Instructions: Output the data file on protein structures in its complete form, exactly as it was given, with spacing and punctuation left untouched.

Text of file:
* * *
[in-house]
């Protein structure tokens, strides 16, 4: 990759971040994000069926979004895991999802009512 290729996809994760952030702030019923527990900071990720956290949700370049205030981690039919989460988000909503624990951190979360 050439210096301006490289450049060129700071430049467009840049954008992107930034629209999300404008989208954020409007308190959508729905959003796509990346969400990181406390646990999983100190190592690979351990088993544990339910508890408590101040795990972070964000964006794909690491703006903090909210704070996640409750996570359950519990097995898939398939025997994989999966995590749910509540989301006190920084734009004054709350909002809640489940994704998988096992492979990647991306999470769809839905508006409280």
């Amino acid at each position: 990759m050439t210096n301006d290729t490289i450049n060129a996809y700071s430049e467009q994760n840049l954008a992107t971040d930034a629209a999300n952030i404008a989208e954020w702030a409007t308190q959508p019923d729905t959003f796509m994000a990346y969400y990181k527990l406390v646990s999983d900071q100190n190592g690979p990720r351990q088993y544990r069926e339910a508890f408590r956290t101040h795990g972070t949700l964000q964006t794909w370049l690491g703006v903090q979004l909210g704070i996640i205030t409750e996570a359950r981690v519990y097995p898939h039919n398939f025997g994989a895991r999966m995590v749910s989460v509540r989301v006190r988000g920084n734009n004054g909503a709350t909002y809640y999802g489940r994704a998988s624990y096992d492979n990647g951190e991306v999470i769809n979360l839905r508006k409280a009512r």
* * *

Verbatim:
[in-house]
């Protein structure tokens, strides 16, 4: 990759971040994000069926979004895991999802009512 290729996809994760952030702030019923527990900071990720956290949700370049205030981690039919989460988000909503624990951190979360 050439210096301006490289450049060129700071430049467009840049954008992107930034629209999300404008989208954020409007308190959508729905959003796509990346969400990181406390646990999983100190190592690979351990088993544990339910508890408590101040795990972070964000964006794909690491703006903090909210704070996640409750996570359950519990097995898939398939025997994989999966995590749910509540989301006190920084734009004054709350909002809640489940994704998988096992492979990647991306999470769809839905508006409280």
């Amino acid at each position: 990759m050439t210096n301006d290729t490289i450049n060129a996809y700071s430049e467009q994760n840049l954008a992107t971040d930034a629209a999300n952030i404008a989208e954020w702030a409007t308190q959508p019923d729905t959003f796509m994000a990346y969400y990181k527990l406390v646990s999983d900071q100190n190592g690979p990720r351990q088993y544990r069926e339910a508890f408590r956290t101040h795990g972070t949700l964000q964006t794909w370049l690491g703006v903090q979004l909210g704070i996640i205030t409750e996570a359950r981690v519990y097995p898939h039919n398939f025997g994989a895991r999966m995590v749910s989460v509540r989301v006190r988000g920084n734009n004054g909503a709350t909002y809640y999802g489940r994704a998988s624990y096992d492979n990647g951190e991306v999470i769809n979360l839905r508006k409280a009512r």